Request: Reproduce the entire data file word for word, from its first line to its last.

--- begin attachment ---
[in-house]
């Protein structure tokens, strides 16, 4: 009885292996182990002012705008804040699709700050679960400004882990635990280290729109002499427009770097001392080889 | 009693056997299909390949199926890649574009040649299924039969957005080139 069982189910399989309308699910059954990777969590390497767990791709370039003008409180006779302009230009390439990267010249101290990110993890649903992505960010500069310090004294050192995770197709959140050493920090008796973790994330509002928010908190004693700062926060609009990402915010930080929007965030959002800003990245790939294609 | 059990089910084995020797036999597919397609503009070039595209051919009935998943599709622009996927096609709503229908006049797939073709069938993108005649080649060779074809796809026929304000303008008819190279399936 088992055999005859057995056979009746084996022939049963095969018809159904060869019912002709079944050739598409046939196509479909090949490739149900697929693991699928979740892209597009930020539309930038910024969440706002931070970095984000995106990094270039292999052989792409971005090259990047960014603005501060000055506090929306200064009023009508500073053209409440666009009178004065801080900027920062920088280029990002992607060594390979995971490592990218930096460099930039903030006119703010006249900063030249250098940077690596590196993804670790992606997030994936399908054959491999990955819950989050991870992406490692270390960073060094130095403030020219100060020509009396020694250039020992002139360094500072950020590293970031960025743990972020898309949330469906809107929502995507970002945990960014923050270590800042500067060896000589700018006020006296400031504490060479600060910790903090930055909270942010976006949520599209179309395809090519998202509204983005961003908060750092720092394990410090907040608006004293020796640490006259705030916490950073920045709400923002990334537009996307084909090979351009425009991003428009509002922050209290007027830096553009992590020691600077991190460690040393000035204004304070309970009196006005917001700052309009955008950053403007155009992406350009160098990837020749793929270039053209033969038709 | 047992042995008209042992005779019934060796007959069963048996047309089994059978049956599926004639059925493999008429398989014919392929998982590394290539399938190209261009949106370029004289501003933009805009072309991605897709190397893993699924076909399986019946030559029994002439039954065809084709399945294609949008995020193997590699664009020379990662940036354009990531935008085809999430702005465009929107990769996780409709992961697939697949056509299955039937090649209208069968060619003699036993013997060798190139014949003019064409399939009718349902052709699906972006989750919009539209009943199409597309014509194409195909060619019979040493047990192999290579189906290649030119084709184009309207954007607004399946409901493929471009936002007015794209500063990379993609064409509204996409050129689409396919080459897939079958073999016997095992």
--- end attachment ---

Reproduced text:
[in-house]
């Protein structure tokens, strides 16, 4: 009885292996182990002012705008804040699709700050679960400004882990635990280290729109002499427009770097001392080889 | 009693056997299909390949199926890649574009040649299924039969957005080139 069982189910399989309308699910059954990777969590390497767990791709370039003008409180006779302009230009390439990267010249101290990110993890649903992505960010500069310090004294050192995770197709959140050493920090008796973790994330509002928010908190004693700062926060609009990402915010930080929007965030959002800003990245790939294609 | 059990089910084995020797036999597919397609503009070039595209051919009935998943599709622009996927096609709503229908006049797939073709069938993108005649080649060779074809796809026929304000303008008819190279399936 088992055999005859057995056979009746084996022939049963095969018809159904060869019912002709079944050739598409046939196509479909090949490739149900697929693991699928979740892209597009930020539309930038910024969440706002931070970095984000995106990094270039292999052989792409971005090259990047960014603005501060000055506090929306200064009023009508500073053209409440666009009178004065801080900027920062920088280029990002992607060594390979995971490592990218930096460099930039903030006119703010006249900063030249250098940077690596590196993804670790992606997030994936399908054959491999990955819950989050991870992406490692270390960073060094130095403030020219100060020509009396020694250039020992002139360094500072950020590293970031960025743990972020898309949330469906809107929502995507970002945990960014923050270590800042500067060896000589700018006020006296400031504490060479600060910790903090930055909270942010976006949520599209179309395809090519998202509204983005961003908060750092720092394990410090907040608006004293020796640490006259705030916490950073920045709400923002990334537009996307084909090979351009425009991003428009509002922050209290007027830096553009992590020691600077991190460690040393000035204004304070309970009196006005917001700052309009955008950053403007155009992406350009160098990837020749793929270039053209033969038709 | 047992042995008209042992005779019934060796007959069963048996047309089994059978049956599926004639059925493999008429398989014919392929998982590394290539399938190209261009949106370029004289501003933009805009072309991605897709190397893993699924076909399986019946030559029994002439039954065809084709399945294609949008995020193997590699664009020379990662940036354009990531935008085809999430702005465009929107990769996780409709992961697939697949056509299955039937090649209208069968060619003699036993013997060798190139014949003019064409399939009718349902052709699906972006989750919009539209009943199409597309014509194409195909060619019979040493047990192999290579189906290649030119084709184009309207954007607004399946409901493929471009936002007015794209500063990379993609064409509204996409050129689409396919080459897939079958073999016997095992």